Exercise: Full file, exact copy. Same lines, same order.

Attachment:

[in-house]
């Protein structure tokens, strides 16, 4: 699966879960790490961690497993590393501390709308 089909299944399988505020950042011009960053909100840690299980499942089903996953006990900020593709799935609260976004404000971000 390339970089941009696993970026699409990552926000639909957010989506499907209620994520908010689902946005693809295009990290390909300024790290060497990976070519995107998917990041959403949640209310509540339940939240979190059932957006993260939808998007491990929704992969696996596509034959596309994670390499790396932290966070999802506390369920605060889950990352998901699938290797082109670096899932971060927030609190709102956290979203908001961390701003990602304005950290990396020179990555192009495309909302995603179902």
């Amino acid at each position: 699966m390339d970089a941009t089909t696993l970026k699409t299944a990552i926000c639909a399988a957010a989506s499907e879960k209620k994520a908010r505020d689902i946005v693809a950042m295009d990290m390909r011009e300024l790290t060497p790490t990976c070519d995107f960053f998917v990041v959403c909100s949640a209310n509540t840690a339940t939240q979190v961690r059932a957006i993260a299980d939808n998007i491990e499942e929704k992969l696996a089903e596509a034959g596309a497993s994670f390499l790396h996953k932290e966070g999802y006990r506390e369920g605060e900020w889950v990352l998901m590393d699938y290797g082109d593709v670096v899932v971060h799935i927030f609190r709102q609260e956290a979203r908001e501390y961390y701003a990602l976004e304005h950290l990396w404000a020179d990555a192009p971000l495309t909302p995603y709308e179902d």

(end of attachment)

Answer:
[in-house]
């Protein structure tokens, strides 16, 4: 699966879960790490961690497993590393501390709308 089909299944399988505020950042011009960053909100840690299980499942089903996953006990900020593709799935609260976004404000971000 390339970089941009696993970026699409990552926000639909957010989506499907209620994520908010689902946005693809295009990290390909300024790290060497990976070519995107998917990041959403949640209310509540339940939240979190059932957006993260939808998007491990929704992969696996596509034959596309994670390499790396932290966070999802506390369920605060889950990352998901699938290797082109670096899932971060927030609190709102956290979203908001961390701003990602304005950290990396020179990555192009495309909302995603179902």
């Amino acid at each position: 699966m390339d970089a941009t089909t696993l970026k699409t299944a990552i926000c639909a399988a957010a989506s499907e879960k209620k994520a908010r505020d689902i946005v693809a950042m295009d990290m390909r011009e300024l790290t060497p790490t990976c070519d995107f960053f998917v990041v959403c909100s949640a209310n509540t840690a339940t939240q979190v961690r059932a957006i993260a299980d939808n998007i491990e499942e929704k992969l696996a089903e596509a034959g596309a497993s994670f390499l790396h996953k932290e966070g999802y006990r506390e369920g605060e900020w889950v990352l998901m590393d699938y290797g082109d593709v670096v899932v971060h799935i927030f609190r709102q609260e956290a979203r908001e501390y961390y701003a990602l976004e304005h950290l990396w404000a020179d990555a192009p971000l495309t909302p995603y709308e179902d």